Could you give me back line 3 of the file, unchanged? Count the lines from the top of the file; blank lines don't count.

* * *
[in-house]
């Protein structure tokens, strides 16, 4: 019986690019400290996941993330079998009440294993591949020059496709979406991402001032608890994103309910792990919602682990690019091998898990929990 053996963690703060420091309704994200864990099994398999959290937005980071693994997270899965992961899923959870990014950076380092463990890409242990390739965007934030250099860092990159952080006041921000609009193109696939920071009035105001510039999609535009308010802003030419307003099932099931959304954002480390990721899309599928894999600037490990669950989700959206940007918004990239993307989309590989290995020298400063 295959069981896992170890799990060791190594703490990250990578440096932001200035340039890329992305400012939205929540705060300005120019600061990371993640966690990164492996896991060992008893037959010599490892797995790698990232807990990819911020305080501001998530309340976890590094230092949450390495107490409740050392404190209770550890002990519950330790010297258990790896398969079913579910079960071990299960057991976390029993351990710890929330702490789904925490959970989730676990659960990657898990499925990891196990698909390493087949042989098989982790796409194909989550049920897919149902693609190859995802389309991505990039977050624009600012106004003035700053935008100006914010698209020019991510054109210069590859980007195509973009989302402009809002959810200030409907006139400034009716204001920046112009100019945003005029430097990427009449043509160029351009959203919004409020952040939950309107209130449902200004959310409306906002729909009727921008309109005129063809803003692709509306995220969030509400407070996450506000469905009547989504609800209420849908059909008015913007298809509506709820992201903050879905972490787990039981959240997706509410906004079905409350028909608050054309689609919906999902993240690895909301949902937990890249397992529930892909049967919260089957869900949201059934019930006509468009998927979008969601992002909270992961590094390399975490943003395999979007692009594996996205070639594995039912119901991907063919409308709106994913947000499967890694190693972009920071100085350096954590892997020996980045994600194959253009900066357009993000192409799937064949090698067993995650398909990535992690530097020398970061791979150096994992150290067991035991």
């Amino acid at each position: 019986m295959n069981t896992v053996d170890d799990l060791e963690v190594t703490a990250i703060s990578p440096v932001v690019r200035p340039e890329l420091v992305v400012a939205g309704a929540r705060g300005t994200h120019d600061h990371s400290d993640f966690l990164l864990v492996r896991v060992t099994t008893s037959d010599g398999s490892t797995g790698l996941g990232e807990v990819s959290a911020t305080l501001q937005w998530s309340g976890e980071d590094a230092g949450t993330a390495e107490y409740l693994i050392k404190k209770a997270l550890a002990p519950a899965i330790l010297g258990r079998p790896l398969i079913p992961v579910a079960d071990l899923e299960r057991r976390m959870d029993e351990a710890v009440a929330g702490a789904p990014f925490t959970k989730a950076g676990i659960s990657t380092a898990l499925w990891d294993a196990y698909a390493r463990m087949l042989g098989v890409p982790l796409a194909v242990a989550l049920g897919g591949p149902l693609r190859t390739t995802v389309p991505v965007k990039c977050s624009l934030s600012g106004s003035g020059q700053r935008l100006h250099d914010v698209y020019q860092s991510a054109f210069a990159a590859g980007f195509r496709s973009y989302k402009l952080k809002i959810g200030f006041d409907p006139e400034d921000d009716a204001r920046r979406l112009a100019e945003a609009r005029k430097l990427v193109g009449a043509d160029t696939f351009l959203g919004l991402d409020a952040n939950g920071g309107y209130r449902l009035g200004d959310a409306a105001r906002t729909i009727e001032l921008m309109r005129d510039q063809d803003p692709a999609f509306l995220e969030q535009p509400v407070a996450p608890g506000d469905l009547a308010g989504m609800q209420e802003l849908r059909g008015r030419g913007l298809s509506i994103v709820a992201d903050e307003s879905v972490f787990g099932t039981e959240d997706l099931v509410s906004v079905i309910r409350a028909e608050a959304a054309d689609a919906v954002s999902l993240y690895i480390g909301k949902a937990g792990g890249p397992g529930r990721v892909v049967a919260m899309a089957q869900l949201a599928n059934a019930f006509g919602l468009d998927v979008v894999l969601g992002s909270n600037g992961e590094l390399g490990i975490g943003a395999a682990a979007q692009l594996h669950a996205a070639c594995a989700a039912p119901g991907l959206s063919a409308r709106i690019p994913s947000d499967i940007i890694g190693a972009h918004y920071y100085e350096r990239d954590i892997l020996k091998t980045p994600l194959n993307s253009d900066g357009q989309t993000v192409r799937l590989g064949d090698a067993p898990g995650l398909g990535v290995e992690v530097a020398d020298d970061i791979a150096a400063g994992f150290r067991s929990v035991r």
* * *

């Amino acid at each position: 019986m295959n069981t896992v053996d170890d799990l060791e963690v190594t703490a990250i703060s990578p440096v932001v690019r200035p340039e890329l420091v992305v400012a939205g309704a929540r705060g300005t994200h120019d600061h990371s400290d993640f966690l990164l864990v492996r896991v060992t099994t008893s037959d010599g398999s490892t797995g790698l996941g990232e807990v990819s959290a911020t305080l501001q937005w998530s309340g976890e980071d590094a230092g949450t993330a390495e107490y409740l693994i050392k404190k209770a997270l550890a002990p519950a899965i330790l010297g258990r079998p790896l398969i079913p992961v579910a079960d071990l899923e299960r057991r976390m959870d029993e351990a710890v009440a929330g702490a789904p990014f925490t959970k989730a950076g676990i659960s990657t380092a898990l499925w990891d294993a196990y698909a390493r463990m087949l042989g098989v890409p982790l796409a194909v242990a989550l049920g897919g591949p149902l693609r190859t390739t995802v389309p991505v965007k990039c977050s624009l934030s600012g106004s003035g020059q700053r935008l100006h250099d914010v698209y020019q860092s991510a054109f210069a990159a590859g980007f195509r496709s973009y989302k402009l952080k809002i959810g200030f006041d409907p006139e400034d921000d009716a204001r920046r979406l112009a100019e945003a609009r005029k430097l990427v193109g009449a043509d160029t696939f351009l959203g919004l991402d409020a952040n939950g920071g309107y209130r449902l009035g200004d959310a409306a105001r906002t729909i009727e001032l921008m309109r005129d510039q063809d803003p692709a999609f509306l995220e969030q535009p509400v407070a996450p608890g506000d469905l009547a308010g989504m609800q209420e802003l849908r059909g008015r030419g913007l298809s509506i994103v709820a992201d903050e307003s879905v972490f787990g099932t039981e959240d997706l099931v509410s906004v079905i309910r409350a028909e608050a959304a054309d689609a919906v954002s999902l993240y690895i480390g909301k949902a937990g792990g890249p397992g529930r990721v892909v049967a919260m899309a089957q869900l949201a599928n059934a019930f006509g919602l468009d998927v979008v894999l969601g992002s909270n600037g992961e590094l390399g490990i975490g943003a395999a682990a979007q692009l594996h669950a996205a070639c594995a989700a039912p119901g991907l959206s063919a409308r709106i690019p994913s947000d499967i940007i890694g190693a972009h918004y920071y100085e350096r990239d954590i892997l020996k091998t980045p994600l194959n993307s253009d900066g357009q989309t993000v192409r799937l590989g064949d090698a067993p898990g995650l398909g990535v290995e992690v530097a020398d020298d970061i791979a150096a400063g994992f150290r067991s929990v035991r």